These trends are quite extraordinary when one thinks of the constant media coverage of Green issues during the last ten years or so. They clearly demonstrate a remarkable ability on the part of people to see through the distortions and extremes that so mar the debates over topics like climate change and biotechnology.
I have long believed that the hype would eventually backfire. As my wife said the other day: in the 1970s and 1980s, she was terrified by the prospect of a nuclear winter and a plunge into another Ice Age; in the 1990s, it was 'global warming'; today she will just get on with her life and leave the eco-gloomsters to their own fraught world of eco-chondria. We have enough to worry about with genuine problems like terrorism, wars and poverty, thank you very much.
And this is the precise danger of the Kyoto Protocol. After all the hype, when climate doesn't do what has been predicted - that being most likely outcome - where then will be 'scientific' credibility? The baby of sensible and cautious environmental 'science' could well be thrown out with the dirty bath water of foolish exaggeration.
The extreme Greens are increasingly unrepresentative of the very constituency that should be their own. Where there is simple, straight, non-political, hard science teaching in schools and universities; where people are able to hear rational arguments rather than lies and distortions; and where a balanced attitude to real risk replaces a fearful attitude to virtual risk, then the seeds of extreme environmentalism fall on barren ground.
It is surely the moral duty of genuine science and environmental correspondents, science teachers, and writers of popular science to ensure that such a rational and balanced discussion of scientific progress is feasible. We can all conjure up demons and dragons; 'truth' and reality are far tougher assignments.
Philip Stott is Emeritus Professor of Biogeography in the University of London. His latest book, with Dr. Sian Sullivan, is Political Ecology: Science, Myth and Power (Arnold and OUP, 2000).
Great GM debate ready for the off
Thursday, 29th November 2001
IT HAS been touted by some as a battle royal between opposing factions of the genetic modification school of thought. But others may see it as David and Goliath.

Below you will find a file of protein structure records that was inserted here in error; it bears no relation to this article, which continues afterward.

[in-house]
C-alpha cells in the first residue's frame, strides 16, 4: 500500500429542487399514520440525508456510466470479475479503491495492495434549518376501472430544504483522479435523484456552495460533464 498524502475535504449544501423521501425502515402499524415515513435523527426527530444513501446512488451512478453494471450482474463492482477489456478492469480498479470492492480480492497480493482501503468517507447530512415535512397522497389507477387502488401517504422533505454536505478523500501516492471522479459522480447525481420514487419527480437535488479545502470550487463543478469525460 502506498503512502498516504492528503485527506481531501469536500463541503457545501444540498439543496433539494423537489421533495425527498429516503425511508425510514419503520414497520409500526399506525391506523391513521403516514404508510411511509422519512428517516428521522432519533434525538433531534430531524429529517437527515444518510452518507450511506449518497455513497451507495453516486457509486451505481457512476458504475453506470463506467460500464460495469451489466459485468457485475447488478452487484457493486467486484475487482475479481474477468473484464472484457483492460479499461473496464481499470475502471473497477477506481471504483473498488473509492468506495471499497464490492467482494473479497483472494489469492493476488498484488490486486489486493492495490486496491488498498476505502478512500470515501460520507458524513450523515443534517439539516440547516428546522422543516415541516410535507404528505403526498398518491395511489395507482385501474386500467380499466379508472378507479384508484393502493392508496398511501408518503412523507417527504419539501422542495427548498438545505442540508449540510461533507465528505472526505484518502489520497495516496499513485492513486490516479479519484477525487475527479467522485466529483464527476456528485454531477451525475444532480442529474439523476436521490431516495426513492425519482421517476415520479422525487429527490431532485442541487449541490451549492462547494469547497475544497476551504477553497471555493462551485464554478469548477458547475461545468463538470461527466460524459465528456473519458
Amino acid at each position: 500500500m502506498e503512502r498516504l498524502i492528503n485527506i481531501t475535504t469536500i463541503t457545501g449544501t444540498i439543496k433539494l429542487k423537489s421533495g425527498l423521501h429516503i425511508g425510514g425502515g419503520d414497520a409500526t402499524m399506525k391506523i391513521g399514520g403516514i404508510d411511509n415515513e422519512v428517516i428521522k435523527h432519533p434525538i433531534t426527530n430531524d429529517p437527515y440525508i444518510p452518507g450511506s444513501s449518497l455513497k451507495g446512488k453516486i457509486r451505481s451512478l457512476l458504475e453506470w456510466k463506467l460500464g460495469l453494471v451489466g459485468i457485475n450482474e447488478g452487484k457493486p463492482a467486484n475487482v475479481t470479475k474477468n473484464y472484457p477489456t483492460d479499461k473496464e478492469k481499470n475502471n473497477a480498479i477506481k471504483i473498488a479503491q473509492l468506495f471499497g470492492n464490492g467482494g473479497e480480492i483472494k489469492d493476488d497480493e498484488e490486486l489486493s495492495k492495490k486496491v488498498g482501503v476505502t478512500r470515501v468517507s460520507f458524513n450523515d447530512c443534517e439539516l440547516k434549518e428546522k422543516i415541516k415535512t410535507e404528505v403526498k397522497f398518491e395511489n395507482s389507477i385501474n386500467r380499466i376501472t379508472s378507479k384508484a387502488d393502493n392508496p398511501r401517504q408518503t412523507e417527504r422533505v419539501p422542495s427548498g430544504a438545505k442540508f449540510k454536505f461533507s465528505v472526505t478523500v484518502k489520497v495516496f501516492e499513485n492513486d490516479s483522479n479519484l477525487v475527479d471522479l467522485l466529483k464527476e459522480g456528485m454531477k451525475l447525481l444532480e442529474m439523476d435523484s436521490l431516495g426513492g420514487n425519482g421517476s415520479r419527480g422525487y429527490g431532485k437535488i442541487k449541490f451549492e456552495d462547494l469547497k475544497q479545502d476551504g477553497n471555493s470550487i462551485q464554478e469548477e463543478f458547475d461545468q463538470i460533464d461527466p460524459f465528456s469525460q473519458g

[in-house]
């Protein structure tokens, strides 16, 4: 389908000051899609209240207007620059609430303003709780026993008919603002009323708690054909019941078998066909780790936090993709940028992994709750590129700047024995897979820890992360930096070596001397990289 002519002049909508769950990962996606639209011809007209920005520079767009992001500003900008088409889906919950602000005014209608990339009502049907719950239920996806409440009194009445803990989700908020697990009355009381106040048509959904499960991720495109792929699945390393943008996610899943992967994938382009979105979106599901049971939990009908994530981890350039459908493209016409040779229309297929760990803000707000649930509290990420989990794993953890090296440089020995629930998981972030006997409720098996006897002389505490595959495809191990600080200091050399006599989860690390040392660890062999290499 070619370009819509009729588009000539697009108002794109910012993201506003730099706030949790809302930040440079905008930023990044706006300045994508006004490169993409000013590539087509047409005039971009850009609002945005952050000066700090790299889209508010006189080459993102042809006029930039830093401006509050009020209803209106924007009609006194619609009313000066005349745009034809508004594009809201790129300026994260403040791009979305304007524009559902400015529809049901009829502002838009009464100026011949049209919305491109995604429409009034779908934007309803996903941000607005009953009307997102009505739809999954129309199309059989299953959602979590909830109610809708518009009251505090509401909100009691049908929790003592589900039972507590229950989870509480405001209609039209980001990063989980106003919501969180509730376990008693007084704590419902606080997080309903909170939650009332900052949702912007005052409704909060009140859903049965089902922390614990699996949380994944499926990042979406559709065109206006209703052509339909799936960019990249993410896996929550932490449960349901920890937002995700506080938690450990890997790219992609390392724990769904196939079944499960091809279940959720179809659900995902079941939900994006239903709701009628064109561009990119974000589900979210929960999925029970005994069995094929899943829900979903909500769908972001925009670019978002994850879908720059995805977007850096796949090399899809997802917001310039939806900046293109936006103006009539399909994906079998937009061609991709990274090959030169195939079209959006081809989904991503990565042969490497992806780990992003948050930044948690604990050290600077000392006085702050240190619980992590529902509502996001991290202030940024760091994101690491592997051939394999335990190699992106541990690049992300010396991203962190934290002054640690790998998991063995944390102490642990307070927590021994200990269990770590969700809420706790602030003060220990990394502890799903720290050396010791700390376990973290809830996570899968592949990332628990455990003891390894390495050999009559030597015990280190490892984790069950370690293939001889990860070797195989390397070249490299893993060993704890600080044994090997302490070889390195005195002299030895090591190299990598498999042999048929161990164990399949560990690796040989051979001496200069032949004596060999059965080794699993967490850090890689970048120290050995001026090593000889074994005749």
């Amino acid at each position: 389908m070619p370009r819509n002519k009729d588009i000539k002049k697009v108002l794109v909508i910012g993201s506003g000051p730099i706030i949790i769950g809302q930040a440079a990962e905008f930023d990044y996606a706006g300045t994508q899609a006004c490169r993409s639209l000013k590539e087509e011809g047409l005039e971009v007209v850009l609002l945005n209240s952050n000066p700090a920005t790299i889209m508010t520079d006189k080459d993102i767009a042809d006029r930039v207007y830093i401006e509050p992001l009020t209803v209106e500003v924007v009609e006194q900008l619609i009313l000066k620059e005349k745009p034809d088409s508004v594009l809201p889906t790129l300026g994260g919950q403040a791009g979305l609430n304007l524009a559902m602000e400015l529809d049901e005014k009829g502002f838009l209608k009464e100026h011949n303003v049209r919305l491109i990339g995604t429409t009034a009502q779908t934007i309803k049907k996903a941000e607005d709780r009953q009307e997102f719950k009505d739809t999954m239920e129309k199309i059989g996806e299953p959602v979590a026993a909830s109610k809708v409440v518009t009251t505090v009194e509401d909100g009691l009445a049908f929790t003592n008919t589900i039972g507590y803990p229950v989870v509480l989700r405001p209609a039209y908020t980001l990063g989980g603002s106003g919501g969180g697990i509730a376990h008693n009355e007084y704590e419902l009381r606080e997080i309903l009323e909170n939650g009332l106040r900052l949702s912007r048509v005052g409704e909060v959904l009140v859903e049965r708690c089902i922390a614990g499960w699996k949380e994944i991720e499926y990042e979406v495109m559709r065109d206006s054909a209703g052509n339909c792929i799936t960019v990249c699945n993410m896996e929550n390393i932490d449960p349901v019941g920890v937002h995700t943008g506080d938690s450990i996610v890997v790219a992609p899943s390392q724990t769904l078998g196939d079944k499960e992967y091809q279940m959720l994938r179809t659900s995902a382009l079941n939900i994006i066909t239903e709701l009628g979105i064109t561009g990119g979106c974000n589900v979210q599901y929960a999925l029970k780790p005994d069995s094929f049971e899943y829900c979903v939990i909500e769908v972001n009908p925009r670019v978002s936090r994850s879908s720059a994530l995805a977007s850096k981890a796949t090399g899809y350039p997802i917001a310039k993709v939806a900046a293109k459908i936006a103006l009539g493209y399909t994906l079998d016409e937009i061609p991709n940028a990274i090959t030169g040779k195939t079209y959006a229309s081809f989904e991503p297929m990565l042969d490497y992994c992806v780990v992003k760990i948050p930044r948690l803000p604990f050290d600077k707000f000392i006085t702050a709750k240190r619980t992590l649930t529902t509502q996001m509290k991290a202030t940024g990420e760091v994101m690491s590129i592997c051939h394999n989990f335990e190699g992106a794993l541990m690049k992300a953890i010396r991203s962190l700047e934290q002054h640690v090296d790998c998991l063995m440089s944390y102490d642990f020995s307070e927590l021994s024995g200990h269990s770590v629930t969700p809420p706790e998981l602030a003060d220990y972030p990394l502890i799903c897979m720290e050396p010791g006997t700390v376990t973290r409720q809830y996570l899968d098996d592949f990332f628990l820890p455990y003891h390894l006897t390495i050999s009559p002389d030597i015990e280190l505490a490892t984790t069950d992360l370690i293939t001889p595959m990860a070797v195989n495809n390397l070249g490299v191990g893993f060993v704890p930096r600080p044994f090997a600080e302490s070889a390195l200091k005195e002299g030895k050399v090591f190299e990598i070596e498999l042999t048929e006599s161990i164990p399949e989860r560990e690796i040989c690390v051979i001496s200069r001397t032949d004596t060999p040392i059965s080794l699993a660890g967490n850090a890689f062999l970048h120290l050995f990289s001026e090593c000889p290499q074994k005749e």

Although not quite the hottest ticket in town, demand for access to next Tuesday’s debate in London on whether it is time to put GM foods back on the shelf, staged by a leading retail magazine, is a sell-out.
In the blue corner will be Hugh Grant, not the actor but the Scots-born chief operating officer of the GM giant Monsanto, and in the red corner Patrick Holden, still punching above his weight as director of the organic Soil Association.
The result is by no means a foregone conclusion. Food retailers, who are expected to make up a large part of the audience, are still running scared of what they see as a potential consumer backlash against GM foods which has seen shelves totally denuded of anything remotely connected with this technology in the past couple of years.
But, after initial leaden-footed tactics in promoting these products, Monsanto and other leading GM exponents have caught their second wind to launch a more considered attack on public sense and sensibility in accepting the products of this new - well 20-30-year-old - technology.
Behind them they have gathered millions of dollars of worth of scientific investigation to show that there is not a scintilla of evidence of ill health - physical or mental - that can be attributed to GM foods; that far from damaging the environment, it can actually enhance diversity; and that it has a positive role in helping overcome world hunger. In the face of repeated public surveys by the Food Standards Agency, the Institute of Grocery Distribution and others, which showed GM as coming well down the pecking order of consumer concerns about food, the anti lobby has focused more closely on the environment, echoing the "silent spring" warnings of environmentalist Rachel Carson back in the early 1960s and through subsequent decades.
But that was a warning against the vast amount of chemicals farmers and growers sprayed on their crops . These allegedly destroyed large sectors of our wildlife, particularly birds.
GM crops are said to offer a real alternative to this, cutting out the need for "insurance" spraying at least, and making a sizeable dent in the £400 million a year spent on crop treatments in Britain alone, and a staggering U$30 billion world-wide.
Earlier this year, the Fabian Society, a left-of-centre think tank, issued its paper on a "National Plan for reconstruction of British farming," calling for a "greener food standard" and a tax system to curb farm pollution, particularly chemicals. There was no mention of the role that biotechnology could play in this aim. [perhaps because it wasn't considered necessary?]
Sean Rickard of Cranfield University, who is known more for his brickbats on British and European farming than his praise, is nevertheless a supporter of GM which he sees as having the same relationship to food production as IT to industry and commerce, not just nationally but internationally.
His views would be endorsed by, among others, the cotton farmers of the Makhatini flats of South Africa, who, since adopting genetically engineered crops which produce their own pesticide against boll worms are now doing so well they are looking to the manufacturers Monsanto, for financial advice on what to do with their profits.
Environmentalists have raised the spectre of insects developing a resistance to the active transplanted gene but in the US, where genetically engineered cotton is widely used, there is no evidence of such resistance developing.